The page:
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Listening to music is biological
25 February 2011
Helsingin yliopisto (University of Helsinki)
Our willingness to listen to music is biological trait and related to the neurobiological pathways affecting social affiliation and communication, suggests a recent Finnish study published in the Journal of Human Genetics.
Music is listened in all known cultures. Similarities between human and animal song have been detected: both contain a message, an intention that reflects innate emotional state that is interpreted correctly even among different species. In fact, several behavioral features in listening to music are closely related to attachment: lullabies are song to infants to increase their attachment to a parent, and singing or playing music together is based on teamwork and may add group cohesion.
In the study of University of Helsinki and Sibelius-Academy, Helsinki, the biological basis of music listening was examined. Data consisted of 31 Finnish families with 437 family members. The participants of the study were 8—93 years old from professional or amateur musicians to participants with no music education. To dissect listening habits further, active and passive listening of music were separately defined and surveyed using questionnaire. Active listening was defined as attentive listening of music, including attending concerts. Passive listening was defined as hearing or listening to music as background music. All participants were tested for musical aptitude using three music tests and a blood sample was taken for DNA analysis.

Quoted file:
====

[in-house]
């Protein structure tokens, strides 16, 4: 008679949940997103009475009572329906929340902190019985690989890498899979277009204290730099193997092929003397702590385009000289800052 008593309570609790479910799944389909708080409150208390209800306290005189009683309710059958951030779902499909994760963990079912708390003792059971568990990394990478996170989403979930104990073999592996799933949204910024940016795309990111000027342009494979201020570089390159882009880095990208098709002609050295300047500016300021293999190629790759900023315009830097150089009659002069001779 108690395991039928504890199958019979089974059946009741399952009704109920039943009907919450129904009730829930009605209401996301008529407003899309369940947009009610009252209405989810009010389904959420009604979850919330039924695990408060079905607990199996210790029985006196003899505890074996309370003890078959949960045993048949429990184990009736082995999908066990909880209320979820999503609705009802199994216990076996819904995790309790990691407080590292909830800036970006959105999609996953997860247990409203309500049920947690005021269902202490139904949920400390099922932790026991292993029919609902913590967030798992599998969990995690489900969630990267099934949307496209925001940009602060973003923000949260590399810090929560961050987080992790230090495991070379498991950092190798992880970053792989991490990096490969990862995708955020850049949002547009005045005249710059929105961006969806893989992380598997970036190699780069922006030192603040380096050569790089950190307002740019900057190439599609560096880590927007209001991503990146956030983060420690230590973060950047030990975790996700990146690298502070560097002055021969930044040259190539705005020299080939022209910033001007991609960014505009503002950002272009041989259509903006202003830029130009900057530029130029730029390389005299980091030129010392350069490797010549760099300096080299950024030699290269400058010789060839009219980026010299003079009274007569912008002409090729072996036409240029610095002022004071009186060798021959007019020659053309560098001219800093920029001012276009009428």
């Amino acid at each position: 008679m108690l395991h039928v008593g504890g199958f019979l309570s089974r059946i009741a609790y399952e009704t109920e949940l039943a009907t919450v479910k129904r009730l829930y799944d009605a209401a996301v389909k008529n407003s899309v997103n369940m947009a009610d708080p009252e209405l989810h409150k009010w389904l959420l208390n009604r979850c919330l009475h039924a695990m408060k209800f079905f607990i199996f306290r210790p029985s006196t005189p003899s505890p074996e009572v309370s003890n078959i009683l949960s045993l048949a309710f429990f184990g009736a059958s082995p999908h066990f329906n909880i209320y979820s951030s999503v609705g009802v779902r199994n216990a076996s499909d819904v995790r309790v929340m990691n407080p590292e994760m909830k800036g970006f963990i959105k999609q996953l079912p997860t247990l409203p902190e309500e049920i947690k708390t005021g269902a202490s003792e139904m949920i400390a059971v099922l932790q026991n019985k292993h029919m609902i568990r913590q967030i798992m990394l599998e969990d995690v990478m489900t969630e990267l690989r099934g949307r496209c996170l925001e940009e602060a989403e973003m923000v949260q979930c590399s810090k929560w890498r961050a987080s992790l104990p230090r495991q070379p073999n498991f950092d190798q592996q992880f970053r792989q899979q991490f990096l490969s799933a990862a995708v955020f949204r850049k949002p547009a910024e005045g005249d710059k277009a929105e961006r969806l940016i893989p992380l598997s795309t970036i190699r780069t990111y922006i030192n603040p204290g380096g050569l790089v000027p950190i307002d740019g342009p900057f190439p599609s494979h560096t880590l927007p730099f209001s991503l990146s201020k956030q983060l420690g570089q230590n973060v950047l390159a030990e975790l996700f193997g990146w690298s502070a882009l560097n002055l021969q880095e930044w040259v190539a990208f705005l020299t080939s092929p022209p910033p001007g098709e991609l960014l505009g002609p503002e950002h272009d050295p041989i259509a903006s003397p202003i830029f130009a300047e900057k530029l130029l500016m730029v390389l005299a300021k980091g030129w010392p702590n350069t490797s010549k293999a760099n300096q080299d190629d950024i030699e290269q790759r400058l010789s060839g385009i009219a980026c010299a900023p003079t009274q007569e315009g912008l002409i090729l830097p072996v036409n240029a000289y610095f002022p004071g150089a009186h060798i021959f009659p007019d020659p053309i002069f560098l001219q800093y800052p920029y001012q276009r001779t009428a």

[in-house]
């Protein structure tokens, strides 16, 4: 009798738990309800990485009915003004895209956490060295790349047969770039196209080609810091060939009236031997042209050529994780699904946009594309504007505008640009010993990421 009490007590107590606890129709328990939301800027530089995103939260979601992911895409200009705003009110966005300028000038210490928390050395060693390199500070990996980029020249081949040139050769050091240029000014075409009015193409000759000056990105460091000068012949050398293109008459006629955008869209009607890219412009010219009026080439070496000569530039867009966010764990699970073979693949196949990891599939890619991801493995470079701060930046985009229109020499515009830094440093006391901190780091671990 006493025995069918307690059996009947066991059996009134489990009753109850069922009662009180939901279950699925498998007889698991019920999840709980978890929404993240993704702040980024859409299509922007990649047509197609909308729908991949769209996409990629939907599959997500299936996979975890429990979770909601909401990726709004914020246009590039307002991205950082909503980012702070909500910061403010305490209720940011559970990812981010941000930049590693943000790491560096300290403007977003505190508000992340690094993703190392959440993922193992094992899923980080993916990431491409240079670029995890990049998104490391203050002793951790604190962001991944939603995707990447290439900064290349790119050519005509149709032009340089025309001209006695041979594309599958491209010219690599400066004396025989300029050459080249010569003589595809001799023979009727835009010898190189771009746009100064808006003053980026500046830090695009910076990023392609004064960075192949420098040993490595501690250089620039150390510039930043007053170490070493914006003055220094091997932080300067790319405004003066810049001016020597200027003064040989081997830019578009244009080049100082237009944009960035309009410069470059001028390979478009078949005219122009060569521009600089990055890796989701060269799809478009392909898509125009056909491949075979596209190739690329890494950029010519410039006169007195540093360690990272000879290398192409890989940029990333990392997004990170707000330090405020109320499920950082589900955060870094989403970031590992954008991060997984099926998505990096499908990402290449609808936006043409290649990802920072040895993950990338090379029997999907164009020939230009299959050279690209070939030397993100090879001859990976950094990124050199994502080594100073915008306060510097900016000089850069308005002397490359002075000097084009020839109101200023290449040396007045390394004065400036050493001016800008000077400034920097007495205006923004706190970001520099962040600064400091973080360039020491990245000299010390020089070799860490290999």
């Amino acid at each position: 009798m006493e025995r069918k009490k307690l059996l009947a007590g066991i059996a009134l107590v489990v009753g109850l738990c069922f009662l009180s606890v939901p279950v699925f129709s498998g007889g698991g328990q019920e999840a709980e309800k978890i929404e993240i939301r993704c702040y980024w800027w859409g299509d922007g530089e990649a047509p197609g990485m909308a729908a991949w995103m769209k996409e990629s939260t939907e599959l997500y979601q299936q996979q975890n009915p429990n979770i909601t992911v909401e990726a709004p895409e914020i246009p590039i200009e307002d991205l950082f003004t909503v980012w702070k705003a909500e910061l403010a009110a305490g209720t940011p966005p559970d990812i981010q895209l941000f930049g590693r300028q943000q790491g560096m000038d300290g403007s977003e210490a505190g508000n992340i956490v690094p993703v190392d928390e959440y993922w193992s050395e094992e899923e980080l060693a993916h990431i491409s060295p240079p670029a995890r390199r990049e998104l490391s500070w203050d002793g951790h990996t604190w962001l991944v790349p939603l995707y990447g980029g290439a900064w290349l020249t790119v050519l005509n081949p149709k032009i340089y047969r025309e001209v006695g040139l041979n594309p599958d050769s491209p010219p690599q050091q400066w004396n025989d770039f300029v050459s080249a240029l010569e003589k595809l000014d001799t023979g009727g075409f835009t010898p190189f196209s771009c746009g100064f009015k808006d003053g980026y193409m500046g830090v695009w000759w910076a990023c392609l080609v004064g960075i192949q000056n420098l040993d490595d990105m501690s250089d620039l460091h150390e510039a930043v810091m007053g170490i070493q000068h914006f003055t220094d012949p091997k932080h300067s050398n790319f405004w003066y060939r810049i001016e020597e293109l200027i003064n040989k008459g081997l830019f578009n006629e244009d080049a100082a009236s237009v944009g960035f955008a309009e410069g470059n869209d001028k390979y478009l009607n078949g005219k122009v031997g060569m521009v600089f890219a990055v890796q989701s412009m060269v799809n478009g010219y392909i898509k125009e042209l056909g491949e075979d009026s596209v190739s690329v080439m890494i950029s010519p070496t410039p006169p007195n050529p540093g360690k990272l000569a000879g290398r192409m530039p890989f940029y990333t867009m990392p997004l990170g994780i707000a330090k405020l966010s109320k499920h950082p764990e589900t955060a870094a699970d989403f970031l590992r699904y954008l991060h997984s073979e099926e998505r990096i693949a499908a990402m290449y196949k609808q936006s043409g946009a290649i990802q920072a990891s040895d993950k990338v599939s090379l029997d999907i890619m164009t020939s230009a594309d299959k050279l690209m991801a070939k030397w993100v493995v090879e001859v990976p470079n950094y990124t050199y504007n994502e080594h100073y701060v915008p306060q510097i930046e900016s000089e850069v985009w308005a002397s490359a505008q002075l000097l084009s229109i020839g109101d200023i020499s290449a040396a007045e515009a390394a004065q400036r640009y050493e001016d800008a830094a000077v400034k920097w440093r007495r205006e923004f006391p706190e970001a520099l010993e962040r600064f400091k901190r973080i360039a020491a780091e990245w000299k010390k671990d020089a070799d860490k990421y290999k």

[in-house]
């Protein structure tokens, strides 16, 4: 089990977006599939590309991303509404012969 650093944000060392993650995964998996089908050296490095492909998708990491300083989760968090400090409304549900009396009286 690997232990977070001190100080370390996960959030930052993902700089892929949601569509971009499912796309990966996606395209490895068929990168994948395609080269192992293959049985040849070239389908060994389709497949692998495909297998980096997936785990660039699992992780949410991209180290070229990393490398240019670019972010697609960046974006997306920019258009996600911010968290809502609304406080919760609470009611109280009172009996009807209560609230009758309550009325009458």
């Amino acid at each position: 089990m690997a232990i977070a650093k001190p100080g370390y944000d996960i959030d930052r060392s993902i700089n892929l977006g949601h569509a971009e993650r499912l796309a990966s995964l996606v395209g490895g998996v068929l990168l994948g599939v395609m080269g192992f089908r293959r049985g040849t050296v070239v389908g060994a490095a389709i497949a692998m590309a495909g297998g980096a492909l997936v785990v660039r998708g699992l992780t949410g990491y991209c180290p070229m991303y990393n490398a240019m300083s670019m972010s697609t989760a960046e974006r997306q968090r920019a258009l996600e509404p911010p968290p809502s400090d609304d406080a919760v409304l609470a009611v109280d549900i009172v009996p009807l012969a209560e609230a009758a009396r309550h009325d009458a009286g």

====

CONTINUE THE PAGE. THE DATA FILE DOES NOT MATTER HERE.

In the study the participants reported weekly average active listening to music of 4.6 hours and passive listening to music of 7.3 hours. It was noted that music education, high music test scores and creativity in music tended to add active music listening.
Recent genetic studies have shown familial aggregation of tone deafness, absolute pitch, musical aptitude and creative functions in music. In this study, willingness to listen to music and the level of music education varied in pedigrees.
This is one of the first studies where listening to music has been explored at molecular level, and the first study to show association between arginine vasopressin receptor 1A (AVPR1A) gene variants with listening to music. Previously, an association between AVPR1A and musical aptitude has been reported. AVPR1A gene is a gene that has been associated with social communication and attachment behavior in human and other species. The vasopressin homolog increases vocalization in birds and influences on breeding of lizards and fishes. The results suggest biological contribution to the sound perception (here listening to music), provide a molecular evidence of sound or music’s role in social communication, and are providing tools for further studies on gene-culture evolution in music.
The study belongs to the larger research project where biological basis of musical aptitude is investigated. The leader of the study is Professor Irma Järvelä from the University of Helsinki. The principal investigator is MSc Liisa Ukkola-Vuoti. The experts in statistical analyses are docent Päivi Onkamo and BSc Jaana Oikkonen from the University of Helsinki. Experts in musical aptitude are Doctor of Music Pirre Raijas and docent Kai Karma from Sibelius-Academy. The study has been published in the Journal of Human Genetics.